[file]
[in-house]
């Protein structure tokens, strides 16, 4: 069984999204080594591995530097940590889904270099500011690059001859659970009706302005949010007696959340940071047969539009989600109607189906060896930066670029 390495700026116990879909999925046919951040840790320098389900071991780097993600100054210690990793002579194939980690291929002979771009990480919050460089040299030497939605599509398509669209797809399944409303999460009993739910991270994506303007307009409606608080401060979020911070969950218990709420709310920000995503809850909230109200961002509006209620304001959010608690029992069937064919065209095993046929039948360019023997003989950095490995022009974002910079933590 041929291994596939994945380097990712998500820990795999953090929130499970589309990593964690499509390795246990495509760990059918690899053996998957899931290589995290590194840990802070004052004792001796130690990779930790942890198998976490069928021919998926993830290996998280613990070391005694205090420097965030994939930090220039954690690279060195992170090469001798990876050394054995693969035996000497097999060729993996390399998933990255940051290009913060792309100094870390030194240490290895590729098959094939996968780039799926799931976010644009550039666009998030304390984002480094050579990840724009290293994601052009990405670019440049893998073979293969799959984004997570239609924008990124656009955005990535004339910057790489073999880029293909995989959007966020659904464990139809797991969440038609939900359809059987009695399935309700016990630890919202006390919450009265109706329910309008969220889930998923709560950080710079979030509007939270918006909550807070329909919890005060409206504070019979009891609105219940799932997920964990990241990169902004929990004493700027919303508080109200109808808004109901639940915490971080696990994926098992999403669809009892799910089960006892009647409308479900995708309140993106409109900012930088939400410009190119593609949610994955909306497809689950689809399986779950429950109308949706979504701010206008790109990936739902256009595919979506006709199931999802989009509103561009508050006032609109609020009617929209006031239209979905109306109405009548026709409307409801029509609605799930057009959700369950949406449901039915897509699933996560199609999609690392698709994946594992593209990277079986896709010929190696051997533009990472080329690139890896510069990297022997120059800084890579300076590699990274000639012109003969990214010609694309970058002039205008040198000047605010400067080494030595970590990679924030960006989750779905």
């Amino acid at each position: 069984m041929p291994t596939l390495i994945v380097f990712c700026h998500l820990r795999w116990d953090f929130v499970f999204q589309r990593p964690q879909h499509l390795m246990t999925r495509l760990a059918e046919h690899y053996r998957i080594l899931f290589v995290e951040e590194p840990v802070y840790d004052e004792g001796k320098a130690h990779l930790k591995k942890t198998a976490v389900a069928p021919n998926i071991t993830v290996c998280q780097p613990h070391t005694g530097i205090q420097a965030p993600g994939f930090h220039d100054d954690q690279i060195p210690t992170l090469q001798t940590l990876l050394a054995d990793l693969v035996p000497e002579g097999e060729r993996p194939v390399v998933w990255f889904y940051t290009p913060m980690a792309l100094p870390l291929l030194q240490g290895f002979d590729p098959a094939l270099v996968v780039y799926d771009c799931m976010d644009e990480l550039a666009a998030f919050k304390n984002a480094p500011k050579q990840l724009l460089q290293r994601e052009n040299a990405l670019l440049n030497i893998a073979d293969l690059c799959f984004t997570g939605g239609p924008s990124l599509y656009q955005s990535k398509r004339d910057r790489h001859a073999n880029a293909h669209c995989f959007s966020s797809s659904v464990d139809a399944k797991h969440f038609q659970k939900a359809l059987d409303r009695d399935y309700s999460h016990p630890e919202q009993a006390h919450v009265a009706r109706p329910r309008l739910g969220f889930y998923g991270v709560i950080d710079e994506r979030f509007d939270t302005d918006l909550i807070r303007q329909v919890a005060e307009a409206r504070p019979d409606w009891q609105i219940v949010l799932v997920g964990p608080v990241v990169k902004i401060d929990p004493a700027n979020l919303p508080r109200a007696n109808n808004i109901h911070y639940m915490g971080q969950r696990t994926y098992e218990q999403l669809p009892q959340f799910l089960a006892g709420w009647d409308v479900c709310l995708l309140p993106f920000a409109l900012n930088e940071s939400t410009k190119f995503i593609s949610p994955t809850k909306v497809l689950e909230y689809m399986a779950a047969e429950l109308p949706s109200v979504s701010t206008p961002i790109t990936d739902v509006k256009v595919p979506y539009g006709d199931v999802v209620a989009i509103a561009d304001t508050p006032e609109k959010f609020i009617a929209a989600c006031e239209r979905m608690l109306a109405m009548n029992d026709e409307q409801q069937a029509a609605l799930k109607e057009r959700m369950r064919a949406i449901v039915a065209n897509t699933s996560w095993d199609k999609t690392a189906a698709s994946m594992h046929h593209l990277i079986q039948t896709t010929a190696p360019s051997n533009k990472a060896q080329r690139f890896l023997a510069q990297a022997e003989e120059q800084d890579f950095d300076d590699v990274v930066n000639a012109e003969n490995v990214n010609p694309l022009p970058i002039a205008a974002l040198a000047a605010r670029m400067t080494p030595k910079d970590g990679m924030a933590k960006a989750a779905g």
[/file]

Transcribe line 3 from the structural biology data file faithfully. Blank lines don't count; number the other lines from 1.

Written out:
């Amino acid at each position: 069984m041929p291994t596939l390495i994945v380097f990712c700026h998500l820990r795999w116990d953090f929130v499970f999204q589309r990593p964690q879909h499509l390795m246990t999925r495509l760990a059918e046919h690899y053996r998957i080594l899931f290589v995290e951040e590194p840990v802070y840790d004052e004792g001796k320098a130690h990779l930790k591995k942890t198998a976490v389900a069928p021919n998926i071991t993830v290996c998280q780097p613990h070391t005694g530097i205090q420097a965030p993600g994939f930090h220039d100054d954690q690279i060195p210690t992170l090469q001798t940590l990876l050394a054995d990793l693969v035996p000497e002579g097999e060729r993996p194939v390399v998933w990255f889904y940051t290009p913060m980690a792309l100094p870390l291929l030194q240490g290895f002979d590729p098959a094939l270099v996968v780039y799926d771009c799931m976010d644009e990480l550039a666009a998030f919050k304390n984002a480094p500011k050579q990840l724009l460089q290293r994601e052009n040299a990405l670019l440049n030497i893998a073979d293969l690059c799959f984004t997570g939605g239609p924008s990124l599509y656009q955005s990535k398509r004339d910057r790489h001859a073999n880029a293909h669209c995989f959007s966020s797809s659904v464990d139809a399944k797991h969440f038609q659970k939900a359809l059987d409303r009695d399935y309700s999460h016990p630890e919202q009993a006390h919450v009265a009706r109706p329910r309008l739910g969220f889930y998923g991270v709560i950080d710079e994506r979030f509007d939270t302005d918006l909550i807070r303007q329909v919890a005060e307009a409206r504070p019979d409606w009891q609105i219940v949010l799932v997920g964990p608080v990241v990169k902004i401060d929990p004493a700027n979020l919303p508080r109200a007696n109808n808004i109901h911070y639940m915490g971080q969950r696990t994926y098992e218990q999403l669809p009892q959340f799910l089960a006892g709420w009647d409308v479900c709310l995708l309140p993106f920000a409109l900012n930088e940071s939400t410009k190119f995503i593609s949610p994955t809850k909306v497809l689950e909230y689809m399986a779950a047969e429950l109308p949706s109200v979504s701010t206008p961002i790109t990936d739902v509006k256009v595919p979506y539009g006709d199931v999802v209620a989009i509103a561009d304001t508050p006032e609109k959010f609020i009617a929209a989600c006031e239209r979905m608690l109306a109405m009548n029992d026709e409307q409801q069937a029509a609605l799930k109607e057009r959700m369950r064919a949406i449901v039915a065209n897509t699933s996560w095993d199609k999609t690392a189906a698709s994946m594992h046929h593209l990277i079986q039948t896709t010929a190696p360019s051997n533009k990472a060896q080329r690139f890896l023997a510069q990297a022997e003989e120059q800084d890579f950095d300076d590699v990274v930066n000639a012109e003969n490995v990214n010609p694309l022009p970058i002039a205008a974002l040198a000047a605010r670029m400067t080494p030595k910079d970590g990679m924030a933590k960006a989750a779905g």